So, that’s today’s Insight: a look under the hood at five US companies that made a fortune in 2022 – and whether they belong in your portfolio. 

Read or listen to the Insight here

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House Of Mirrors

House Of Mirrors

What’s Going On Here?

Data out on Tuesday showed that British house prices took an unexpected leap in February.

What Does This Mean?

The housing market took a serious hit last year, when the Bank of England's interest rate hikes pushed mortgage rates through the roof. See, with the cost of loans suddenly too hot to handle, folks found that they no longer had the cash – or even the desire – to take the home-owning plunge. But the picture brightened a little in February: mortgage rates dipped from their peak, British consumer confidence ticked up, and the job market held firm. That might help explain why British lender Halifax saw UK house prices climb 1.1% from January to February, confounding economists' predictions of a 0.3% drop.

Why Should I Care?

Zooming in: Bringing down the house.
Best not declare victory yet, mind you: despite that slight climb, house prices are still trending downward in the long run – and with mortgage rates close to a ten-year high, that’s no big surprise. What's more, Halifax's data is sharply at odds with rival Nationwide, which claimed just last week that house prices dropped in February. (That sounds like a head-scratcher, but each lender bases its calculations on its own loans, so conclusions differ now and then.) Add on that fewer sales are being agreed these days, and most experts still think house prices will slide this year.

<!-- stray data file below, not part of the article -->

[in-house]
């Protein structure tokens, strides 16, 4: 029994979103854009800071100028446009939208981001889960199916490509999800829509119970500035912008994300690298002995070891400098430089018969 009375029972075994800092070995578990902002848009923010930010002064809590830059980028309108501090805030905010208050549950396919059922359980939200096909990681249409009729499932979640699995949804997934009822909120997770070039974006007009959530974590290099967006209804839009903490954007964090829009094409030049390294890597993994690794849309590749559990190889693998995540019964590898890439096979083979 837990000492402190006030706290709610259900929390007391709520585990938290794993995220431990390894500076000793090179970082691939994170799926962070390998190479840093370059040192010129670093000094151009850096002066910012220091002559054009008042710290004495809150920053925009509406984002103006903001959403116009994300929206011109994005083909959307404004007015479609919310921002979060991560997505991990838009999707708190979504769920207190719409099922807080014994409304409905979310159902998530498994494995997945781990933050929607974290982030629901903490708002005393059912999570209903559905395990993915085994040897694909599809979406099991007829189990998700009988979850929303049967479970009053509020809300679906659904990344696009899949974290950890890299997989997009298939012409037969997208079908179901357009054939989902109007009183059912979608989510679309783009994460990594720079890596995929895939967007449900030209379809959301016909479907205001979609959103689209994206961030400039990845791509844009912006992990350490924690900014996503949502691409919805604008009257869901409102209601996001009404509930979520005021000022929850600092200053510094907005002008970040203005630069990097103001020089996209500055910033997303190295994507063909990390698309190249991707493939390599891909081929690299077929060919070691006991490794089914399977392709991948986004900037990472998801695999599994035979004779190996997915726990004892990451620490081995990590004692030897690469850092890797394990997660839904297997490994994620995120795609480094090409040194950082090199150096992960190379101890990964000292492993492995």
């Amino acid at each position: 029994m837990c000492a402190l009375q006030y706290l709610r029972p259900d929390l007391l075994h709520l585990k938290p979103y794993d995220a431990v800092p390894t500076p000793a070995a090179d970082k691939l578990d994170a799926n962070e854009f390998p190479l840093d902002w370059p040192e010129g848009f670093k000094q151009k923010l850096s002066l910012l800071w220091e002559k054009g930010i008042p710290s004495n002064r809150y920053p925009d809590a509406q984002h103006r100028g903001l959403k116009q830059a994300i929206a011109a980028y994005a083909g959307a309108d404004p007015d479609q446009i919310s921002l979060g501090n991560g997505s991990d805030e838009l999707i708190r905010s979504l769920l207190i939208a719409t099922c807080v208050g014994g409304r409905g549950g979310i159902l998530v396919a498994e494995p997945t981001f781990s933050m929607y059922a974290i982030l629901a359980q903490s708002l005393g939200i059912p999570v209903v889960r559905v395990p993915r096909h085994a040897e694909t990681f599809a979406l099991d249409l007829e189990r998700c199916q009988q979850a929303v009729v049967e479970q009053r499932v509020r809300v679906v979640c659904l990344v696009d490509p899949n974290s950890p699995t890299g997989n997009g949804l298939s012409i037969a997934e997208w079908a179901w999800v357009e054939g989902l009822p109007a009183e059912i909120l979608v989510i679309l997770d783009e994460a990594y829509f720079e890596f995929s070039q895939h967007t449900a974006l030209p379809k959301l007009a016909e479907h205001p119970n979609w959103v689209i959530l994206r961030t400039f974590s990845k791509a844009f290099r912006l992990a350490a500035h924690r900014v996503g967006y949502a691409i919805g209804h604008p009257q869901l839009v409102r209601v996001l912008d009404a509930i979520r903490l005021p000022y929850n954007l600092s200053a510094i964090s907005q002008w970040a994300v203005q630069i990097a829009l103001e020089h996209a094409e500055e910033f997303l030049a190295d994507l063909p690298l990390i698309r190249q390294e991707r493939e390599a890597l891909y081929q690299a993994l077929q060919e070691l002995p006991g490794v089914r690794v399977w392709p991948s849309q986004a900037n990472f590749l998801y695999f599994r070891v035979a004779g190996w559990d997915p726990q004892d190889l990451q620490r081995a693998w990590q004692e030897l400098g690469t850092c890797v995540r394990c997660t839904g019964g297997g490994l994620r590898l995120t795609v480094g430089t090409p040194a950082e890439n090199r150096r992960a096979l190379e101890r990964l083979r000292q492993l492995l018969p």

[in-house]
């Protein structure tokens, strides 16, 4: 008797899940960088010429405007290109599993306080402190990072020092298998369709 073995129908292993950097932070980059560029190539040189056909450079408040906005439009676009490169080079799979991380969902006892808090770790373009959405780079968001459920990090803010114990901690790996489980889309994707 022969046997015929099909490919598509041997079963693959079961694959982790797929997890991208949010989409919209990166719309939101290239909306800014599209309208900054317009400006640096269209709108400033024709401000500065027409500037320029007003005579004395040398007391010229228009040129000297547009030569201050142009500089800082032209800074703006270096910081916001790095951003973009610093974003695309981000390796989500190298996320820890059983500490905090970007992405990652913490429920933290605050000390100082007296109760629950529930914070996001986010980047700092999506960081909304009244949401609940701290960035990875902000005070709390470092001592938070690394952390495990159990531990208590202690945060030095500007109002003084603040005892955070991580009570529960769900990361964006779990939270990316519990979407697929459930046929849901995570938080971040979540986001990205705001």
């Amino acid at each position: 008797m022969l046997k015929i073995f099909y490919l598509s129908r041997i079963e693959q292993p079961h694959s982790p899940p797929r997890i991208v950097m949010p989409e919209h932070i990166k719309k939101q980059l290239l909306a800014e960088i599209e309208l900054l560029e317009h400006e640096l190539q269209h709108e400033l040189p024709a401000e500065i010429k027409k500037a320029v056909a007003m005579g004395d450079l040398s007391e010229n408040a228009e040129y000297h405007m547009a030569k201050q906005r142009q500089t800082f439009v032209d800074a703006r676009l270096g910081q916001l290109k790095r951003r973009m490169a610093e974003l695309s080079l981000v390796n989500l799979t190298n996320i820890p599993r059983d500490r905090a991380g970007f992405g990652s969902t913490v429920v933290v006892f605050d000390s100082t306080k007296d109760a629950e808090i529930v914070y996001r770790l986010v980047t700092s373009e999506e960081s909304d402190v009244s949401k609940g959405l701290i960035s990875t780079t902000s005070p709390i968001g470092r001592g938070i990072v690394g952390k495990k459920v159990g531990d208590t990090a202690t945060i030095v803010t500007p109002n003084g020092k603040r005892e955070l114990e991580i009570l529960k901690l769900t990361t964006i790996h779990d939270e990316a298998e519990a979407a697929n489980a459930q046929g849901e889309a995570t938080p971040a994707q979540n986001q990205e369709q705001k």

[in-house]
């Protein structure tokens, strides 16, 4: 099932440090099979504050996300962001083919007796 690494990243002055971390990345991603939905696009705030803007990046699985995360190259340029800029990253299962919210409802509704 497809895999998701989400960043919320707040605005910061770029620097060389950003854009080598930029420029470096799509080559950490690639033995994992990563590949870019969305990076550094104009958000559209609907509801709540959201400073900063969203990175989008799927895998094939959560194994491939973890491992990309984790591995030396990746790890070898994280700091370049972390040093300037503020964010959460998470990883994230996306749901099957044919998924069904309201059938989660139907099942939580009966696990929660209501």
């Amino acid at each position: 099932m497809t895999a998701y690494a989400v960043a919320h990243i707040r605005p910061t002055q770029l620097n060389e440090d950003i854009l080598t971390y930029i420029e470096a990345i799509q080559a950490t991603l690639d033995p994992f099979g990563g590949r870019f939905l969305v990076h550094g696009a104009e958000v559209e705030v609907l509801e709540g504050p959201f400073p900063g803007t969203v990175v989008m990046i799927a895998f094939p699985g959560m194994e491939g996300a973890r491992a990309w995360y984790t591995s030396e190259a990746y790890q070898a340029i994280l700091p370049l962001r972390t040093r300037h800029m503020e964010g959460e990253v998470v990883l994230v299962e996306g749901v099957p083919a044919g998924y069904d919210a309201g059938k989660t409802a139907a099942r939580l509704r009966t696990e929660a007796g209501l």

The bigger picture: Irate about rates.
UK households could be in for even more pain. While the Bank of England hinted that British interest rates might have peaked, its pal across the pond said on Tuesday that US rates would probably climb even higher than folk expected. Problem is, the prospect of higher rates makes a country’s currency more attractive to international savers and investors, which might be why the pound plunged versus the dollar after the news – a move that’ll make importing more expensive and squeeze Brits even harder.

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💬 Quote of the day

“I don’t try to describe the future. I try to prevent it.”

– Ray Bradbury (an American author and screenwriter)
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🌍 Finimize Live

🥳 Coming Up Soon…

All events in UK time.

🌥 Do Recessions Have A Silver Lining?: 5pm, March 8th
🌎 Three Ways Long-Term Investors Can Act On Climate Change: 12pm, March 21st
🚀 What Will Be The Next Big Thing In Artificial Intelligence?: 1pm, March 22nd

🎯 On Our Radar

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  3. AI, please fix me. This PhD student asked an algorithm to sort out her messy life.
  4. Pass the cockroach milk. Check out the so-called “superfoods” of the future.
  5. 1,300-year-old doodles. These ancient scribblings have got scholars all excited.